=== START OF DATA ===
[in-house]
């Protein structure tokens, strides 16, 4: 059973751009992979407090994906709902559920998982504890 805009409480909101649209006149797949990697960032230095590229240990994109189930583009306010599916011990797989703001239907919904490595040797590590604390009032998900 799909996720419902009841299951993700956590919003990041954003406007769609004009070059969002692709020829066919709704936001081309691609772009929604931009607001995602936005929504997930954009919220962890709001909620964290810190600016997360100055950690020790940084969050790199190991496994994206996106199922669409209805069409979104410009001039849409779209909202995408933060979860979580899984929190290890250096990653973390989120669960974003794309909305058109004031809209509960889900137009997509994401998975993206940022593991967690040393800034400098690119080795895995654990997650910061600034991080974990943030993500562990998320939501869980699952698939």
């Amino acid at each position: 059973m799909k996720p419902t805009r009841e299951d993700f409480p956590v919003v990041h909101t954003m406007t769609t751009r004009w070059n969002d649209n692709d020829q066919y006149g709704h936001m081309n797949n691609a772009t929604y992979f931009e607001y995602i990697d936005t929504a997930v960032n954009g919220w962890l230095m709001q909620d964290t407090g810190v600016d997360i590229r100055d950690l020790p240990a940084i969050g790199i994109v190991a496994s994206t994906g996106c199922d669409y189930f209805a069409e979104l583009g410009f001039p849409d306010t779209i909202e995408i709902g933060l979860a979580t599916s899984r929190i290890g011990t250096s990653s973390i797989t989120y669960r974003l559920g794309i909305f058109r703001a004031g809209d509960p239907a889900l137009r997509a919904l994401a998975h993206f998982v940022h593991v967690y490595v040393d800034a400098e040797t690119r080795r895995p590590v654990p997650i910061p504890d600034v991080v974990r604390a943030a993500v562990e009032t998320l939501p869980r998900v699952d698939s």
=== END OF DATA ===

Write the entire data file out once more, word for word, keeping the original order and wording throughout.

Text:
[in-house]
């Protein structure tokens, strides 16, 4: 059973751009992979407090994906709902559920998982504890 805009409480909101649209006149797949990697960032230095590229240990994109189930583009306010599916011990797989703001239907919904490595040797590590604390009032998900 799909996720419902009841299951993700956590919003990041954003406007769609004009070059969002692709020829066919709704936001081309691609772009929604931009607001995602936005929504997930954009919220962890709001909620964290810190600016997360100055950690020790940084969050790199190991496994994206996106199922669409209805069409979104410009001039849409779209909202995408933060979860979580899984929190290890250096990653973390989120669960974003794309909305058109004031809209509960889900137009997509994401998975993206940022593991967690040393800034400098690119080795895995654990997650910061600034991080974990943030993500562990998320939501869980699952698939």
């Amino acid at each position: 059973m799909k996720p419902t805009r009841e299951d993700f409480p956590v919003v990041h909101t954003m406007t769609t751009r004009w070059n969002d649209n692709d020829q066919y006149g709704h936001m081309n797949n691609a772009t929604y992979f931009e607001y995602i990697d936005t929504a997930v960032n954009g919220w962890l230095m709001q909620d964290t407090g810190v600016d997360i590229r100055d950690l020790p240990a940084i969050g790199i994109v190991a496994s994206t994906g996106c199922d669409y189930f209805a069409e979104l583009g410009f001039p849409d306010t779209i909202e995408i709902g933060l979860a979580t599916s899984r929190i290890g011990t250096s990653s973390i797989t989120y669960r974003l559920g794309i909305f058109r703001a004031g809209d509960p239907a889900l137009r997509a919904l994401a998975h993206f998982v940022h593991v967690y490595v040393d800034a400098e040797t690119r080795r895995p590590v654990p997650i910061p504890d600034v991080v974990r604390a943030a993500v562990e009032t998320l939501p869980r998900v699952d698939s």